Step 2: Let’s open up the project that we need to configure. The first thing we need to do is to configure the extension. Under Pipelines, there’s now a menu item called WhiteSource Bolt. I need to enter some contact information in order to set up the product and get updates. Fill up the fields and click Get Started. This opens up a Whitesource Bolt webpage with some videos, you can close it.
Configure Azure Build Pipeline for WhiteSource Bolt
Step 3: Next, lets go to our build pipeline and click Edit. As you can see, I already have SonarCloud within this build, I’ll be running WhiteSource Bolt after the SonarCloud task. technically, the WhiteSource Bolt task needs to be added after the build is complete.
Position the cursor after the Build task and search for WhiteSource in the Tasks menu. When WhiteSource Bolt comes up, select that. By default, the task will search the entire project directory, but we have options to change that. Under advanced options, we can add a list of folders to exclude or include in the scanning.
Step 4: I’ll just add this task with no additional parameters. I removed the inputs field, as I don’t need that. Instead, I will just enter a displayName parameter and call it WhiteSource Bolt. Now we’re ready to save this. Since my CI built is set up, saving it triggers a build.
Analyze the WhiteSource Bolt Scan Results
Now that the build is finished, we can go to the WhiteSource Bolt menu item under Pipelines where we can view the results of the scan. There is a security section that tells you a few things at a glance.
- The vulnerability score rates the overall vulnerability based on the single highest severity of any vulnerability scanned.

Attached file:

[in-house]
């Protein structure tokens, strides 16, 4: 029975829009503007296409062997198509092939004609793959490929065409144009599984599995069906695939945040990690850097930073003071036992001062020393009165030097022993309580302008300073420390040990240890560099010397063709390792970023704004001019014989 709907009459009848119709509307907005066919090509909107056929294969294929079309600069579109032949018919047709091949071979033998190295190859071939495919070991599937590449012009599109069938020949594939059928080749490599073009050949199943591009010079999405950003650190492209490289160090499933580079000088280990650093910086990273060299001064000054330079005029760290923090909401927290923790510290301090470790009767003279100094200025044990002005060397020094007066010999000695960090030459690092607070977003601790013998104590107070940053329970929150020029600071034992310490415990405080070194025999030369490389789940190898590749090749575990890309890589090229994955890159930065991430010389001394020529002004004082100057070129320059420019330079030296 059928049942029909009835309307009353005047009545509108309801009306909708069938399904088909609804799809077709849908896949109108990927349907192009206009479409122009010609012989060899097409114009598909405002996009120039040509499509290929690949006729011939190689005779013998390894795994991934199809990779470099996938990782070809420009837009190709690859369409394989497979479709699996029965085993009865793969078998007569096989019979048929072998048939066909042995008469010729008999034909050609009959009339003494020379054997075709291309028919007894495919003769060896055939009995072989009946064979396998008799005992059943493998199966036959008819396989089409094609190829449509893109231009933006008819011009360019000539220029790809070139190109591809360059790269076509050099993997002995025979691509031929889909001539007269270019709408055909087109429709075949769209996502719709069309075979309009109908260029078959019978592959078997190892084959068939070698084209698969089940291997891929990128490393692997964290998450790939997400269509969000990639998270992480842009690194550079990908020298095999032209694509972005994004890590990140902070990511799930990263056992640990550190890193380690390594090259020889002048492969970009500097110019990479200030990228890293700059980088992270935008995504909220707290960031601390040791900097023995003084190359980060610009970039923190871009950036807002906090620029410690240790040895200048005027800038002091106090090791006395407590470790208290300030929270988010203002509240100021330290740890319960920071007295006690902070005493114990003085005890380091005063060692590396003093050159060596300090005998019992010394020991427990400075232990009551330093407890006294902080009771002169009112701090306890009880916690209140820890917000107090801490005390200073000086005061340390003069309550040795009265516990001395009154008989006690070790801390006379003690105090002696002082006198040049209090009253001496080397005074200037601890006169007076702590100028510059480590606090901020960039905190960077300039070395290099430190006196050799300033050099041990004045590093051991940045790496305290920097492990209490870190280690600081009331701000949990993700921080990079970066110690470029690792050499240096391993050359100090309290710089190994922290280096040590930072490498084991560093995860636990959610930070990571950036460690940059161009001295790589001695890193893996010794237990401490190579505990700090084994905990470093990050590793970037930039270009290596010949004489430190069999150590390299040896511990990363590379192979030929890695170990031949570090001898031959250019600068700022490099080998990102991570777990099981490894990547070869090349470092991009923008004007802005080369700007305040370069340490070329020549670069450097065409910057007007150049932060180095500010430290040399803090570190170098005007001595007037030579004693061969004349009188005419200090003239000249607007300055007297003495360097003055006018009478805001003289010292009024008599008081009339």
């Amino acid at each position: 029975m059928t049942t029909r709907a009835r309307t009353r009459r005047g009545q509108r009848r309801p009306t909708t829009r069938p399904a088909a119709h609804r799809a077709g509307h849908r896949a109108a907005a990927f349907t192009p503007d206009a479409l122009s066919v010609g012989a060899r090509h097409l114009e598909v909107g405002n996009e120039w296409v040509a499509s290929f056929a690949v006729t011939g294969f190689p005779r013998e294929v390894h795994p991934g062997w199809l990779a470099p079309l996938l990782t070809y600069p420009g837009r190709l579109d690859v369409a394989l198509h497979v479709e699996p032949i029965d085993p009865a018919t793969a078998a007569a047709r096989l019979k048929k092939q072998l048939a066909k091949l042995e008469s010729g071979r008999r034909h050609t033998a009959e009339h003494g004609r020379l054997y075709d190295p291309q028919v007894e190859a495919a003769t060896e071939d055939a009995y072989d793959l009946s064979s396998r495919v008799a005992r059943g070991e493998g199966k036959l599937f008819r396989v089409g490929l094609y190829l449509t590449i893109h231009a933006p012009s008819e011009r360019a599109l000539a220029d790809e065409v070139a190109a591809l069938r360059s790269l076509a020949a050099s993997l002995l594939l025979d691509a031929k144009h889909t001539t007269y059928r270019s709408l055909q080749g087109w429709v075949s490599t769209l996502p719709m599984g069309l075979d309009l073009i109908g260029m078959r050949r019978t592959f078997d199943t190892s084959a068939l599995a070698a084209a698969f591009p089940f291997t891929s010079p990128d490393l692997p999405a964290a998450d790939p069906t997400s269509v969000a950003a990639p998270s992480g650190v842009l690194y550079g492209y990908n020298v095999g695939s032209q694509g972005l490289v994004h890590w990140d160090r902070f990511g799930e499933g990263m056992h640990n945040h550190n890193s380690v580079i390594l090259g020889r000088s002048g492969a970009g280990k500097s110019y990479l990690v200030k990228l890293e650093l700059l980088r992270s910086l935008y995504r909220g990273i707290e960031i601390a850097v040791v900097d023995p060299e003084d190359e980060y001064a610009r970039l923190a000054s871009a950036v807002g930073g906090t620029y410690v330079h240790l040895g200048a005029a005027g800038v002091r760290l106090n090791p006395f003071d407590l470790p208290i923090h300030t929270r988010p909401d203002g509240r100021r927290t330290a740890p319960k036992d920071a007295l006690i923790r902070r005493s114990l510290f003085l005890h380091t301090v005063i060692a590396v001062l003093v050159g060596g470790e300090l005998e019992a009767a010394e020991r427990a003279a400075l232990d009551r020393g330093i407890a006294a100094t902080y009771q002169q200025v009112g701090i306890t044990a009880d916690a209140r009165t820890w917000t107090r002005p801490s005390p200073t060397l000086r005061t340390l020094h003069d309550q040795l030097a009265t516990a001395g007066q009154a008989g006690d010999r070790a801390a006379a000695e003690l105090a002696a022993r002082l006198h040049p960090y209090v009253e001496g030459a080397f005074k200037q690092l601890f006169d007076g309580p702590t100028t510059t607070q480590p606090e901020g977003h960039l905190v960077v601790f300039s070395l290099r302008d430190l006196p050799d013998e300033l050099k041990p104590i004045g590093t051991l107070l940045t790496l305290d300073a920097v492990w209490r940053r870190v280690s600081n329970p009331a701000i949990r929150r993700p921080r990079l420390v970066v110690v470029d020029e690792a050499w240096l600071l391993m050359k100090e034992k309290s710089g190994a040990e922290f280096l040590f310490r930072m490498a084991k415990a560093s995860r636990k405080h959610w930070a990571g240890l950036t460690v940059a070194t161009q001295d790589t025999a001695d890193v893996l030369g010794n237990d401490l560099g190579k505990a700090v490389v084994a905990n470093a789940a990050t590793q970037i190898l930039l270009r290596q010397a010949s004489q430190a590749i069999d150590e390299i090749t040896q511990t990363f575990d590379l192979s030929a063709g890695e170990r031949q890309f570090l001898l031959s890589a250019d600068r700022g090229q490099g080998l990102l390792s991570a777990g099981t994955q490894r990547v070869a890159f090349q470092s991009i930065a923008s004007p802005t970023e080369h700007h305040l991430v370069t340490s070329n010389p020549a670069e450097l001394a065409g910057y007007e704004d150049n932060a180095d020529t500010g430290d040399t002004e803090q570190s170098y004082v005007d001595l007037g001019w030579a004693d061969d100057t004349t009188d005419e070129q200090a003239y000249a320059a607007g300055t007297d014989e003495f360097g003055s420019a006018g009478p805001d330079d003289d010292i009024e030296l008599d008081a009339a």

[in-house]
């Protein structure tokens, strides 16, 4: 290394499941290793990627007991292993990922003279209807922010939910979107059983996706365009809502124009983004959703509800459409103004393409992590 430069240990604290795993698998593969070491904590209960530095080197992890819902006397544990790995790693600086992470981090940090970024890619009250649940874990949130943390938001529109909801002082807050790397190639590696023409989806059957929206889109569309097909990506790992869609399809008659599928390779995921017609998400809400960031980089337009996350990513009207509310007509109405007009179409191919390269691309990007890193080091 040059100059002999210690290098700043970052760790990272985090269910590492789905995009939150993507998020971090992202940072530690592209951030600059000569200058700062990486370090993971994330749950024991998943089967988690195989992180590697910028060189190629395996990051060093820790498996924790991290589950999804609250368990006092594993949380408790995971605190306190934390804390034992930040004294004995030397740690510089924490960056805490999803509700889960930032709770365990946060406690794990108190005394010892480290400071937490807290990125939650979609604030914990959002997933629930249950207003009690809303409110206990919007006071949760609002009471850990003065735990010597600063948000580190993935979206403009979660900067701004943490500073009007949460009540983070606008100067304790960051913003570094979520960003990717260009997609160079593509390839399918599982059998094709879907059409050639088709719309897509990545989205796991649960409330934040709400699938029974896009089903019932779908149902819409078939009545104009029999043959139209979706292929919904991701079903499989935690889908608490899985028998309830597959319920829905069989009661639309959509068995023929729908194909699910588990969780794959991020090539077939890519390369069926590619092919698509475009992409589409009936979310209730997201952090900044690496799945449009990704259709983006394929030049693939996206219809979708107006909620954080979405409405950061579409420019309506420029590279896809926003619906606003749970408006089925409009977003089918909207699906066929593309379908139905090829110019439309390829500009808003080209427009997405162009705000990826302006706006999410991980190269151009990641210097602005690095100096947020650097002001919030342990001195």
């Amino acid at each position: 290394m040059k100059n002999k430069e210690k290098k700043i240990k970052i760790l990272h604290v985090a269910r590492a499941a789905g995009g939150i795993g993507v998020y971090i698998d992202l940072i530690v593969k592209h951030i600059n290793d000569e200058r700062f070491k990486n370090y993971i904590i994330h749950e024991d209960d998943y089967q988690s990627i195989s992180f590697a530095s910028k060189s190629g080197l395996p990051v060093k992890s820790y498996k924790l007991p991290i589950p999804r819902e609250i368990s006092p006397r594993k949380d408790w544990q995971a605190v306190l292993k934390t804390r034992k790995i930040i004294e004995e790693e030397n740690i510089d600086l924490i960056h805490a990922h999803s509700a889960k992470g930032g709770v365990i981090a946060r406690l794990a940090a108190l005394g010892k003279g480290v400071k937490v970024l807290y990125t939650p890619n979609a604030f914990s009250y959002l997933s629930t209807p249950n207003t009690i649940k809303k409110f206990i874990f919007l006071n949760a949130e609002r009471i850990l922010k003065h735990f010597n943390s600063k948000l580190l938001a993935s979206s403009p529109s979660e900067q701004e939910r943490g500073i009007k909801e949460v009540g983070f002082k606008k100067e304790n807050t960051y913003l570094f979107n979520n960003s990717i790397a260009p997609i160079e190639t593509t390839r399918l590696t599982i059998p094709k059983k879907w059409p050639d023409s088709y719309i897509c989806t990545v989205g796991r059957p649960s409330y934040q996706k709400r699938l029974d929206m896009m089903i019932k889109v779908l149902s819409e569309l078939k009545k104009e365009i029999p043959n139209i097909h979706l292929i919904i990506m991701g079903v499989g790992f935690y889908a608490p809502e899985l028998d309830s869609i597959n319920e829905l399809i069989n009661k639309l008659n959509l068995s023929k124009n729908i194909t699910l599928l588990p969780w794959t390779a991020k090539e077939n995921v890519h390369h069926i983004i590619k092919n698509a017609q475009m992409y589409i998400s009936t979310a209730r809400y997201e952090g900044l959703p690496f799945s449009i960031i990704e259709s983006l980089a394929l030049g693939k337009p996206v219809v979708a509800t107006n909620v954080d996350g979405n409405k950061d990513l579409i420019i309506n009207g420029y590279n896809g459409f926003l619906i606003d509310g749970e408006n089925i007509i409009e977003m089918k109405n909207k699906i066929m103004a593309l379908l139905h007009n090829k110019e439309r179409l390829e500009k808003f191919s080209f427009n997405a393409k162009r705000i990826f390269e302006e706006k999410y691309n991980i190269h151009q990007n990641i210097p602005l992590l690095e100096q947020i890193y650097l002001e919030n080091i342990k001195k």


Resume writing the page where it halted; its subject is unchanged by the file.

- The vulnerable Libraries section shows the number of secure and vulnerable libraries.
- The Severity Distribution breaks down the severity level of the libraries
- The Aging Vulnerable Libraries section shows the length of time since the found vulnerabilities were first detected in the open-source community
Moving down to the Security Vulnerabilities section, there’s a link to each vulnerability in the CVE or Common Vulnerabilities and Exposures database. There’s a description of the vulnerability. Then there’s a recommended fix in the Top Fix column.
License Risks and Compliance Section
Moving down to License Risks and Compliance, you can see all the associated licenses with the open-source libraries in your project and how many occurrences there are. I am using pretty standard libraries as part of the Visual Studio ASP.NET Core project template so the risk is low in terms of the license types. There are a few unknowns as well (which I have to check what they are).
Next, WhiteSource breaks down all the outdated libraries in the project, and it looks like I am a few versions behind in all these libraries.
Outdated Libraries and Inventory Section
And finally, is the full inventory of open-source libraries. You can see I am just using standard libraries here, Bootstrap and jQuery, but this gives you a list of all the libraries in your project. Remember, WhiteSource Bolt is free, but you can only scan a project up to five times per day, and after that, the scan will fail. So you could either get a full WhiteSource license or you might want to run WhiteSource Bolt as part of a separate full scan overnight rather than as a part of continuous integration builds.
So that’s how to integrate WhiteSource into your Azure DevOps pipeline to ensure the security and licensing of your open-source software components. WhiteSource Bolt redefines developer-focused application security tools with a free offering of integrated security alerts for open source vulnerabilities.
If your software development process uses open-source libraries, then it is highly recommended to use a tool that helps manage them; whether its WhiteSource or any other similar products like SonaType Nexus.